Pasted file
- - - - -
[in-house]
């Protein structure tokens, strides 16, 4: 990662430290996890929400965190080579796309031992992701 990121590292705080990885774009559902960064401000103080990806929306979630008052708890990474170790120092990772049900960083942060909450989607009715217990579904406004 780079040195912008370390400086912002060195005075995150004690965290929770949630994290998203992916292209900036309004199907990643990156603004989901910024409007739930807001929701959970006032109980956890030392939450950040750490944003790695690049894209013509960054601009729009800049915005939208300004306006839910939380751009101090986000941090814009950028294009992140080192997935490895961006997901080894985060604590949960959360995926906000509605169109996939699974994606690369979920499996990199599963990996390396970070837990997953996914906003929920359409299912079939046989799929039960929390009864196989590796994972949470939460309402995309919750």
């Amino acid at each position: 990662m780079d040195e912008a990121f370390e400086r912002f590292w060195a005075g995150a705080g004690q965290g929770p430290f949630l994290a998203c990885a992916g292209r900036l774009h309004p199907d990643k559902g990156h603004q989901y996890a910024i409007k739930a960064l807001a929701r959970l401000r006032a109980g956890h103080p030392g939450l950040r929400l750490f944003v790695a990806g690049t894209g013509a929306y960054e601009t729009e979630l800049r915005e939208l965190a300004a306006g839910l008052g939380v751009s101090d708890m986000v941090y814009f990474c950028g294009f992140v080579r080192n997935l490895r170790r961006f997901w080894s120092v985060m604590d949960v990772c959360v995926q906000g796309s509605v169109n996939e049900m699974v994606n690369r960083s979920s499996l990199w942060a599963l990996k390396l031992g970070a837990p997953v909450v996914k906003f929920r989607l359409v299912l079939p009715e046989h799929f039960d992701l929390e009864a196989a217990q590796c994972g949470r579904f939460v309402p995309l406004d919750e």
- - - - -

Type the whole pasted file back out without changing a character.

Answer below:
[in-house]
């Protein structure tokens, strides 16, 4: 990662430290996890929400965190080579796309031992992701 990121590292705080990885774009559902960064401000103080990806929306979630008052708890990474170790120092990772049900960083942060909450989607009715217990579904406004 780079040195912008370390400086912002060195005075995150004690965290929770949630994290998203992916292209900036309004199907990643990156603004989901910024409007739930807001929701959970006032109980956890030392939450950040750490944003790695690049894209013509960054601009729009800049915005939208300004306006839910939380751009101090986000941090814009950028294009992140080192997935490895961006997901080894985060604590949960959360995926906000509605169109996939699974994606690369979920499996990199599963990996390396970070837990997953996914906003929920359409299912079939046989799929039960929390009864196989590796994972949470939460309402995309919750």
């Amino acid at each position: 990662m780079d040195e912008a990121f370390e400086r912002f590292w060195a005075g995150a705080g004690q965290g929770p430290f949630l994290a998203c990885a992916g292209r900036l774009h309004p199907d990643k559902g990156h603004q989901y996890a910024i409007k739930a960064l807001a929701r959970l401000r006032a109980g956890h103080p030392g939450l950040r929400l750490f944003v790695a990806g690049t894209g013509a929306y960054e601009t729009e979630l800049r915005e939208l965190a300004a306006g839910l008052g939380v751009s101090d708890m986000v941090y814009f990474c950028g294009f992140v080579r080192n997935l490895r170790r961006f997901w080894s120092v985060m604590d949960v990772c959360v995926q906000g796309s509605v169109n996939e049900m699974v994606n690369r960083s979920s499996l990199w942060a599963l990996k390396l031992g970070a837990p997953v909450v996914k906003f929920r989607l359409v299912l079939p009715e046989h799929f039960d992701l929390e009864a196989a217990q590796c994972g949470r579904f939460v309402p995309l406004d919750e």